Recent advances in neuroscientific methods have led to an increased understanding of the neural mechanisms underlying cognition and behaviour. In turn, this has prompted a growing interest in the relevance of neuroscience to education. Since the 1990s, there have been an increasing number of journals, societies, courses, online communities and funding calls, all aiming to establish what neuroscience might be able to offer to teaching and learning. Crucially, the link between neuroscience and education exists through the convergence of many disciplines in the wider science of learning.
Perhaps the most important discipline that enables the connection of neuroscience and education is psychology. The study of behaviour and the mind investigates how cognitive abilities and social skills emerge through development. In bringing these disciplines together, along with other relevant scientific fields, the aim is to achieve a deep understanding of the processes and mechanisms that underlie learning, with the goal of improving educational practices and, ultimately, learning outcomes. This interdisciplinary scientific approach is typically called educational neuroscience in the UK, and mind, brain and education in the US.
Understanding the brain
New brain imaging technologies with sophisticated methodological designs and statistical analyses can be very powerful research tools. Functional magnetic resonance imaging (fMRI) measures oxygenated blood flow – roughly, the regions of the brain that are consuming more energy, which can vary over the course of a few seconds. It provides a good visual of which brain regions are associated with certain functions. For instance, although the brain is active all of the time, fMRI can identify brain regions that are more active during a certain task, such as mathematical reasoning. Electroencephalography (EEG) measures small voltage changes at the scalp that are the result of coordinated neural firing.. It can identify when certain brain regions respond during a task. It is less good at pinning down exactly which neurons (brain cells) are generating the electrical activity. Both these technologies are safe for use with children and adults and give us new insight into the workings of the brain during learning.
Other technologies that do not measure brain activity can nonetheless add to our understanding of underlying neural processes. Eye tracking, for instance, allows researchers to record eye movements over a screen or, increasingly, in the real world through the use of eye-tracking glasses. Establishing the order in which individuals make fast eye movements towards certain features on a screen during a task can indicate how the brain processes the information. To take a hypothetical example, if children consistently look at the same part of a mathematical equation before getting the answer wrong, we might go on to investigate whether directing their attention to a different part of the equation leads to greater success.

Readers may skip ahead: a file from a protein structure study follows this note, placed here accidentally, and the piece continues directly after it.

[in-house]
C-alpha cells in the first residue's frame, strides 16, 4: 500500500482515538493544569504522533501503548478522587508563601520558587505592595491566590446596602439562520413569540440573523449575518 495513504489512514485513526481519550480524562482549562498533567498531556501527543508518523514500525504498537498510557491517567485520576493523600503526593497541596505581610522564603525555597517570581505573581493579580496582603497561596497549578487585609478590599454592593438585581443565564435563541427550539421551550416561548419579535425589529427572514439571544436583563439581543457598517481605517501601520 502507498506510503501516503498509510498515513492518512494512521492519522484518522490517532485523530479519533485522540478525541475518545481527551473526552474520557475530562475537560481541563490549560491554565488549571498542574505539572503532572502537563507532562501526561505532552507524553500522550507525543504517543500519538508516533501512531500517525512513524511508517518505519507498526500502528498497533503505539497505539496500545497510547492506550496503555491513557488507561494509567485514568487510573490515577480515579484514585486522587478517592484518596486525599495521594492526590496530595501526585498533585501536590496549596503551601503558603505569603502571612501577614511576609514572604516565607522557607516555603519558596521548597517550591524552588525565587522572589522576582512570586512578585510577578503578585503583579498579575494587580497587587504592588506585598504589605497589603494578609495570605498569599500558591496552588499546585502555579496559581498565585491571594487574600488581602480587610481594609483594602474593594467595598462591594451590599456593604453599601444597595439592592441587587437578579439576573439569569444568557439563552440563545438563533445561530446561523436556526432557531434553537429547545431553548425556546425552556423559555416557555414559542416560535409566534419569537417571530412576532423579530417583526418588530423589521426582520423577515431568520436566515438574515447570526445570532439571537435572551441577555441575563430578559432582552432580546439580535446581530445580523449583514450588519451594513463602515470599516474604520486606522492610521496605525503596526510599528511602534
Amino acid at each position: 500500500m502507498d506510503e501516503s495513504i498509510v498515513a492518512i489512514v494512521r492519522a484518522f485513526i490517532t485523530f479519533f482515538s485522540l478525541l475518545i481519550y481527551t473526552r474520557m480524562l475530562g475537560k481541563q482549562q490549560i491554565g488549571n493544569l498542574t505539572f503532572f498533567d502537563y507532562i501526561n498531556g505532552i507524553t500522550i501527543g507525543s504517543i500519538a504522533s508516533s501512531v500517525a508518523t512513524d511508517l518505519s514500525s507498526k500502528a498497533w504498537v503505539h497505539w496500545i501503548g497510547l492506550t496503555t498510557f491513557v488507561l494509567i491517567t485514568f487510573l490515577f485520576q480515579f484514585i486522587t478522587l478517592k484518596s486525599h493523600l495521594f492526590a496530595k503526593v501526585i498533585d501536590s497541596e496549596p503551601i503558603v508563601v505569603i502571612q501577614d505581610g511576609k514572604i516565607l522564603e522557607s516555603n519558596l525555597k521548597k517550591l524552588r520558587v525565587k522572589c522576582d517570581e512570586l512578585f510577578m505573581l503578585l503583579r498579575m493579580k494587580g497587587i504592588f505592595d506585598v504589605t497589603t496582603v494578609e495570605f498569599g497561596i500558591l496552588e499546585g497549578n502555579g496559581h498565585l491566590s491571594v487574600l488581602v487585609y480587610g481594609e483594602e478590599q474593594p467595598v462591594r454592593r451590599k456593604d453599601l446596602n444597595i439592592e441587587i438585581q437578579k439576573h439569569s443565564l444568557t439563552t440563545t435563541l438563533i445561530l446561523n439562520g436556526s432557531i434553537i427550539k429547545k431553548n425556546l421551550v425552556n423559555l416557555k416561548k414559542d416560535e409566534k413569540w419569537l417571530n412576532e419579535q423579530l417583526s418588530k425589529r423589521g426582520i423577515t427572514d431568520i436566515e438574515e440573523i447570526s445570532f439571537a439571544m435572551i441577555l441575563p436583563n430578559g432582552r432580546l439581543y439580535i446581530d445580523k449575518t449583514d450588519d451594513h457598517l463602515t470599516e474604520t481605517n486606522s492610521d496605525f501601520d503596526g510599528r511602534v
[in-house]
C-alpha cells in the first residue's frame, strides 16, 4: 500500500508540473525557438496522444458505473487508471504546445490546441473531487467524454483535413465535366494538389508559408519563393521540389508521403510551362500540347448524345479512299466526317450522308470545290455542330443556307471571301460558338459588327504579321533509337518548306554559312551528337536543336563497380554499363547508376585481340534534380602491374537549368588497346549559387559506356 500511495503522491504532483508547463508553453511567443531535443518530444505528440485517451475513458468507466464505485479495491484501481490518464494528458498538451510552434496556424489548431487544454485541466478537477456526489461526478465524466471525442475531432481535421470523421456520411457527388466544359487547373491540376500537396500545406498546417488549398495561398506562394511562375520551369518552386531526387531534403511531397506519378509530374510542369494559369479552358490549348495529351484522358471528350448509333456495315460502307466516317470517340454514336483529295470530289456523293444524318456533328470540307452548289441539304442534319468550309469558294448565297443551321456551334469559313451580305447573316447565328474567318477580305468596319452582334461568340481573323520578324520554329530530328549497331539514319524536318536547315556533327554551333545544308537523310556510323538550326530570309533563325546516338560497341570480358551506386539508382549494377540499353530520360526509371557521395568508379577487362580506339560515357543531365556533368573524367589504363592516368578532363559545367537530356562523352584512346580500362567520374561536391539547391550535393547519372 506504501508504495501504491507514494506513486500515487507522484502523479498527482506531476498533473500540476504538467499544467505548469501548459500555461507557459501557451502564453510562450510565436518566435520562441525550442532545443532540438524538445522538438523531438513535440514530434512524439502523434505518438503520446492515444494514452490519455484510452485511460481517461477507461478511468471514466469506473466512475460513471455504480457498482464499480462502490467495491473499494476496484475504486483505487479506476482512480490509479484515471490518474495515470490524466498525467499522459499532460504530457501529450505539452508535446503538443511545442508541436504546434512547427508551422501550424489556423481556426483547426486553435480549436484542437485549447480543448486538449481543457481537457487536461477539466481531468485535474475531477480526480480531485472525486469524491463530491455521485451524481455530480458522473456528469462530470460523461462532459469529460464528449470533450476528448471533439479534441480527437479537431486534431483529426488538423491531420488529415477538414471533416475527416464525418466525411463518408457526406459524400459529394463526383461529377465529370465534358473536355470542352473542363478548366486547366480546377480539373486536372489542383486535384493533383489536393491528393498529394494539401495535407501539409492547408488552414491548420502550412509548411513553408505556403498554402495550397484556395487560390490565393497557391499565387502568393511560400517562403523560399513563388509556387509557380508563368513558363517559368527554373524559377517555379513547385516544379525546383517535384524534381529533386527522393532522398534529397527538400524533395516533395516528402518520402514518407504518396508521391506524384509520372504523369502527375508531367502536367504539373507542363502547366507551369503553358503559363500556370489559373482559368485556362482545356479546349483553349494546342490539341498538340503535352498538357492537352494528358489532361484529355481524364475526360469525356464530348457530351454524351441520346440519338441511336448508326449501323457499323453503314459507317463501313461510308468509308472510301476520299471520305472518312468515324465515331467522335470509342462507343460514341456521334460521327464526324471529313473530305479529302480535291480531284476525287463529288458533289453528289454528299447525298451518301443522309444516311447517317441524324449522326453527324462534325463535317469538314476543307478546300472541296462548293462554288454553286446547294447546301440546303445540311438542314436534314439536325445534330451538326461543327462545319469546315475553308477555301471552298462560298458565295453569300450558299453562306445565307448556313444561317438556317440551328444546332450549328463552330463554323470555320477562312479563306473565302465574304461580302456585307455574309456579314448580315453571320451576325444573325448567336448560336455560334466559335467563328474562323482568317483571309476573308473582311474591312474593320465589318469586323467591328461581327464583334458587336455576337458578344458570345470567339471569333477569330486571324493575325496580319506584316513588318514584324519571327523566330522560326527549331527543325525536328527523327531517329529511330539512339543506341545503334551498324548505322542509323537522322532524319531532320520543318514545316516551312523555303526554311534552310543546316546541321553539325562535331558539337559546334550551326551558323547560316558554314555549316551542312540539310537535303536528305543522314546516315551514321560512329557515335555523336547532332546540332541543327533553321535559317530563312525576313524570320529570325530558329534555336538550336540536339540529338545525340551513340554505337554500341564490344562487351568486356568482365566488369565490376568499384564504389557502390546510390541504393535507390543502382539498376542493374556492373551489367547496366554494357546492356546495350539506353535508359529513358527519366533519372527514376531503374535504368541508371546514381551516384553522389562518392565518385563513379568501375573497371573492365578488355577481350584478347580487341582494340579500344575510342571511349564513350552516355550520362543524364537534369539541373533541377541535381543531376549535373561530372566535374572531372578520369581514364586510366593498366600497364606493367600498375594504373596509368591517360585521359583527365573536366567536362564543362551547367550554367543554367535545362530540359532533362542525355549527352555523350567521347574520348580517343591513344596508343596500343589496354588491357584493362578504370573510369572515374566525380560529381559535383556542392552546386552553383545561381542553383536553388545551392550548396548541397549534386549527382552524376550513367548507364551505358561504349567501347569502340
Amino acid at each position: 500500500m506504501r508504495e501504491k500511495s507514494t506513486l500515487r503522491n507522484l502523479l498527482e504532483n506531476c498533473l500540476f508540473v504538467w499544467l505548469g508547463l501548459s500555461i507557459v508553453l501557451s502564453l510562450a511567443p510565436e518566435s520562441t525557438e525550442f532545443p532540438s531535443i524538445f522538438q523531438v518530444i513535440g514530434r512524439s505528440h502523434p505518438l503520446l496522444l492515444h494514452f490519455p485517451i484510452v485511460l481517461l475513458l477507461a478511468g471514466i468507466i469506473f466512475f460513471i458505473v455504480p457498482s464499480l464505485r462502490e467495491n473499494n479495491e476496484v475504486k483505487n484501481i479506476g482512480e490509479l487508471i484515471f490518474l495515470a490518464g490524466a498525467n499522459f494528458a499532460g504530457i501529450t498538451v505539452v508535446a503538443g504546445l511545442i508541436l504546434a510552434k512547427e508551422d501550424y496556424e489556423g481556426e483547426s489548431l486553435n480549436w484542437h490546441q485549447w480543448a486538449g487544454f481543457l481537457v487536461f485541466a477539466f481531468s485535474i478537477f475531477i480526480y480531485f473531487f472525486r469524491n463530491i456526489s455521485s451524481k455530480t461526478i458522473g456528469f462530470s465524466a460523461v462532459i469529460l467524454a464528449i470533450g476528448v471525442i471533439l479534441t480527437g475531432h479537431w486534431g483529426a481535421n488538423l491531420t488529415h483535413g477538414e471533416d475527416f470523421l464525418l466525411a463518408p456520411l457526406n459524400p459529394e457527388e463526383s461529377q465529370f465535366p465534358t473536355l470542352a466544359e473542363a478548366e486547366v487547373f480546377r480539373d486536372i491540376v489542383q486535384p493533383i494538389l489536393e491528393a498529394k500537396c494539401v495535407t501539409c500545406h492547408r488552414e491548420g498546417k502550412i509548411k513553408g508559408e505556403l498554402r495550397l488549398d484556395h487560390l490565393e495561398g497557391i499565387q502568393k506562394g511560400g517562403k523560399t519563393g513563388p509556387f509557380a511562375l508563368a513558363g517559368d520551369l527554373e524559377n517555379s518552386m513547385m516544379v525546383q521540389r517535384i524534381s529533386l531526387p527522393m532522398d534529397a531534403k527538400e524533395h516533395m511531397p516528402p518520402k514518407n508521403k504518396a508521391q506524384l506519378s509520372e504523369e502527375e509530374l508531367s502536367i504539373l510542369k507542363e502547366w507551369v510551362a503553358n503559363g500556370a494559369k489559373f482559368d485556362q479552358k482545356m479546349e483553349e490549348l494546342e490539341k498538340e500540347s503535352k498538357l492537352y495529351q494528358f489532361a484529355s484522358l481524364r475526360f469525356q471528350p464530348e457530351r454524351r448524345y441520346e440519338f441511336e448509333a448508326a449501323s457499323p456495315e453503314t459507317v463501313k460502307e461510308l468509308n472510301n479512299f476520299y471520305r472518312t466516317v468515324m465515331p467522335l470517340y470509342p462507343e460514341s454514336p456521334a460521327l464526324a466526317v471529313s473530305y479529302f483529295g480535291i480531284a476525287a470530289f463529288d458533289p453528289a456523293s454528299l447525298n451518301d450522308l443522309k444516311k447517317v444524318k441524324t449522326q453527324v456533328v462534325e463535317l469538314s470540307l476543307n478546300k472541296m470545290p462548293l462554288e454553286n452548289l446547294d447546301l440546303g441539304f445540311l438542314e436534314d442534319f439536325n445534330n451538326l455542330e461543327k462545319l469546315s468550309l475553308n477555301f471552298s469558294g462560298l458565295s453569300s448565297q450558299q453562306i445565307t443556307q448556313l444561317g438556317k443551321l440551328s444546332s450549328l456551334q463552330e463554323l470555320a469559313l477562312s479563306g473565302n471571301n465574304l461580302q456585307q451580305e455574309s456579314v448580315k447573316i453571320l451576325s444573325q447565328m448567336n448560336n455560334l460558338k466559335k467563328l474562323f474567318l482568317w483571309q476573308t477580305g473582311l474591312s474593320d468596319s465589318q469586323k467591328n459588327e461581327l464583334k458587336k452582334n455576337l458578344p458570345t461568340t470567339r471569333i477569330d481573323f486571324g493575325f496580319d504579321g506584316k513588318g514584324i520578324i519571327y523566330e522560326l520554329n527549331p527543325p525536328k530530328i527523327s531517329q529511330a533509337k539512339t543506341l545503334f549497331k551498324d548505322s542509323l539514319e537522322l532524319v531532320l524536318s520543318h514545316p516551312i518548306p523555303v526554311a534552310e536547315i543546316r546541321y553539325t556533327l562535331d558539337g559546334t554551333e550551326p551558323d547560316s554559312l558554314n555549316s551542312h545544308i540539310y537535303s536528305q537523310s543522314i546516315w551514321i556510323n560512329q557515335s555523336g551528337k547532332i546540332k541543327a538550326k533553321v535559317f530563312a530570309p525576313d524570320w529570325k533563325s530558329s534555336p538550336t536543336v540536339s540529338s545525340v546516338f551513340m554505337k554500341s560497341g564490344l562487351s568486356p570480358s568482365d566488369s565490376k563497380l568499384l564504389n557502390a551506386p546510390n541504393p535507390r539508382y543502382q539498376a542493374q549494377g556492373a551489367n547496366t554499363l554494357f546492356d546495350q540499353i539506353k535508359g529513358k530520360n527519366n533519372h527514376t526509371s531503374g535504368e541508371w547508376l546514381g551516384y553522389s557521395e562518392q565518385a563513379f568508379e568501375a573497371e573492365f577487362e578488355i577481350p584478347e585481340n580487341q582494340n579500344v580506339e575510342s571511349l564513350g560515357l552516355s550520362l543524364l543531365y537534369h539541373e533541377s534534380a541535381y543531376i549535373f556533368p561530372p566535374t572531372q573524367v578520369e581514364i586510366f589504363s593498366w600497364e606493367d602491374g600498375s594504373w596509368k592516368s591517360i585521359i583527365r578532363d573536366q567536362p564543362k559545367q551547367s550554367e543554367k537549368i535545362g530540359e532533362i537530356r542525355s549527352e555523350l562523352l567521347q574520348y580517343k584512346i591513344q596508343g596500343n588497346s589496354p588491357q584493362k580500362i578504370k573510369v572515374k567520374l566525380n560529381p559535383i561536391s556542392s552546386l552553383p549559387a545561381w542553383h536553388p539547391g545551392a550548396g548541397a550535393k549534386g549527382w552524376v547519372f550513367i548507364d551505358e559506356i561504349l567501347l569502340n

These ever-advancing methods reveal more and more about the underlying cognitive and neural mechanisms of learning and reasoning. The challenge lies in relating this rich information to the classroom.
Translating research to the classroom
Taking an evidence-based approach to teaching and learning requires translating scientific research from the lab into a classroom setting and evaluating its impact. The challenges of translation in the context of neuroscientific research are particularly great, and there is a risk of premature application to the classroom. There are examples of commercial companies selling new techniques to schools before a solid evidence base exists, using the latest neuroscience findings as window dressing to sell their products. These companies contribute to the spread of ‘neuromyths’ in education. Two persistent Common misconceptions about the brain More for which there is no evidence are that individuals should be taught based on whether they are a visual, auditory or kinaesthetic learner, and that everyone is either a left- or right-brained learner ((Dekker et al., 2012); see http://www.educationalneuroscience.org.uk/neuromyth-or-neurofact/). On the positive side, the presence of neuromyths among teachers is evidence of their belief that knowledge about the brain will be relevant for learning. Nevertheless, it is important that translation occurs after evidence of effectiveness has been established, to guard against neuromyths.